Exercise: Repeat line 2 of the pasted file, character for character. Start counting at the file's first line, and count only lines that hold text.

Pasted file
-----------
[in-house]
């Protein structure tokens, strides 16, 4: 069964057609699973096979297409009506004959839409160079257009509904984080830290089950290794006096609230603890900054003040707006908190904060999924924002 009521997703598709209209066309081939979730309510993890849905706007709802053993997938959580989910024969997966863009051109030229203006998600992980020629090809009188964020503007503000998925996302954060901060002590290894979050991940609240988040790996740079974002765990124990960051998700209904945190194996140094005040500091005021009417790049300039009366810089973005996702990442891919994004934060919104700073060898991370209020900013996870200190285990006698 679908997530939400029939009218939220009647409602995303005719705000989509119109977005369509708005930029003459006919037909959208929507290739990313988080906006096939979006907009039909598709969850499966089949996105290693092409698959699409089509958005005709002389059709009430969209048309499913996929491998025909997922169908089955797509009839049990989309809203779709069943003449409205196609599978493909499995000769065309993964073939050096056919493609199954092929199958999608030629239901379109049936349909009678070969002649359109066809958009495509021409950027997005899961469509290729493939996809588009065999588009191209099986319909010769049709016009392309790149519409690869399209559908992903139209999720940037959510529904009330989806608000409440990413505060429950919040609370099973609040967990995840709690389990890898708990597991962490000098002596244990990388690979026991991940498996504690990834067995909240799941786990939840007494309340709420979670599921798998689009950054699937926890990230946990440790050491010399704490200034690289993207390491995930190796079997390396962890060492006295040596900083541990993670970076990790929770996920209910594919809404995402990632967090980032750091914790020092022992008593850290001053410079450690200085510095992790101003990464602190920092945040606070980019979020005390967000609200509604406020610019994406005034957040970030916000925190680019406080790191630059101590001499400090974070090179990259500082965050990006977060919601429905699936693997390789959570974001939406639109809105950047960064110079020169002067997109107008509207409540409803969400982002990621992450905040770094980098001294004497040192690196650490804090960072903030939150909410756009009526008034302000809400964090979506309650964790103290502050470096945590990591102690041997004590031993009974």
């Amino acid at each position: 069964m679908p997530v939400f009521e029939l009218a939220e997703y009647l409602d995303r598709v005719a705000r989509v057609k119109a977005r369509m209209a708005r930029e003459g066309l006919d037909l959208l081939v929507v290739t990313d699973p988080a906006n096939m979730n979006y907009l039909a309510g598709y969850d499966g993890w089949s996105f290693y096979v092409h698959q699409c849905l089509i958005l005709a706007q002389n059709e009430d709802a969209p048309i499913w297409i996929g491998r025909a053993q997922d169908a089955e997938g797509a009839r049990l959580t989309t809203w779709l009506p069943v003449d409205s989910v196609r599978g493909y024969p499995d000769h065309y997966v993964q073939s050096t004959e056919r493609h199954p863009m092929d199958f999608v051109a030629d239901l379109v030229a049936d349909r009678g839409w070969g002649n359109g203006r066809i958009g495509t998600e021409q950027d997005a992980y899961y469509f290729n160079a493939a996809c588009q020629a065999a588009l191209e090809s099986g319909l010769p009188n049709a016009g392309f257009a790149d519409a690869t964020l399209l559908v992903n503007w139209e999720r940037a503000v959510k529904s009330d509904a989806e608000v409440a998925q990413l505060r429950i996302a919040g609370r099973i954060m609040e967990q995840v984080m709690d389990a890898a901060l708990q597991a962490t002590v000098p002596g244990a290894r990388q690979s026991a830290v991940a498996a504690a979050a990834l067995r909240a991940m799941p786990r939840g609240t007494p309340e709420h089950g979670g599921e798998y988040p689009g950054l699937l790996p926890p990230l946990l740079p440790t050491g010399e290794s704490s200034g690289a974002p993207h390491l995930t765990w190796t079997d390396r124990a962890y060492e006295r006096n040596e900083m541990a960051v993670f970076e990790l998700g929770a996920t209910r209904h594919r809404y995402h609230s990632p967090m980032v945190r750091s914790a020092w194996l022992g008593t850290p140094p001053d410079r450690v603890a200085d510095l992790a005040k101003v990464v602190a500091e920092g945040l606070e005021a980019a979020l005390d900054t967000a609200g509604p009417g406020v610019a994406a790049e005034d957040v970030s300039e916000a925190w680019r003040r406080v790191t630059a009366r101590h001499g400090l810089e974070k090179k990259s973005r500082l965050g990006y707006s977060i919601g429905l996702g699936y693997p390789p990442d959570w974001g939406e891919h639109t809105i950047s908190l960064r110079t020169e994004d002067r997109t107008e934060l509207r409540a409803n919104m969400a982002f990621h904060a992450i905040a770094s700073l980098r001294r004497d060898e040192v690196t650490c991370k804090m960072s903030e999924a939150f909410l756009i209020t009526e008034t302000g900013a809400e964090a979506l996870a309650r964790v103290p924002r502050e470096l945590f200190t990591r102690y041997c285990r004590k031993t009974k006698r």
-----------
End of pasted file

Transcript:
């Protein structure tokens, strides 16, 4: 069964057609699973096979297409009506004959839409160079257009509904984080830290089950290794006096609230603890900054003040707006908190904060999924924002 009521997703598709209209066309081939979730309510993890849905706007709802053993997938959580989910024969997966863009051109030229203006998600992980020629090809009188964020503007503000998925996302954060901060002590290894979050991940609240988040790996740079974002765990124990960051998700209904945190194996140094005040500091005021009417790049300039009366810089973005996702990442891919994004934060919104700073060898991370209020900013996870200190285990006698 679908997530939400029939009218939220009647409602995303005719705000989509119109977005369509708005930029003459006919037909959208929507290739990313988080906006096939979006907009039909598709969850499966089949996105290693092409698959699409089509958005005709002389059709009430969209048309499913996929491998025909997922169908089955797509009839049990989309809203779709069943003449409205196609599978493909499995000769065309993964073939050096056919493609199954092929199958999608030629239901379109049936349909009678070969002649359109066809958009495509021409950027997005899961469509290729493939996809588009065999588009191209099986319909010769049709016009392309790149519409690869399209559908992903139209999720940037959510529904009330989806608000409440990413505060429950919040609370099973609040967990995840709690389990890898708990597991962490000098002596244990990388690979026991991940498996504690990834067995909240799941786990939840007494309340709420979670599921798998689009950054699937926890990230946990440790050491010399704490200034690289993207390491995930190796079997390396962890060492006295040596900083541990993670970076990790929770996920209910594919809404995402990632967090980032750091914790020092022992008593850290001053410079450690200085510095992790101003990464602190920092945040606070980019979020005390967000609200509604406020610019994406005034957040970030916000925190680019406080790191630059101590001499400090974070090179990259500082965050990006977060919601429905699936693997390789959570974001939406639109809105950047960064110079020169002067997109107008509207409540409803969400982002990621992450905040770094980098001294004497040192690196650490804090960072903030939150909410756009009526008034302000809400964090979506309650964790103290502050470096945590990591102690041997004590031993009974």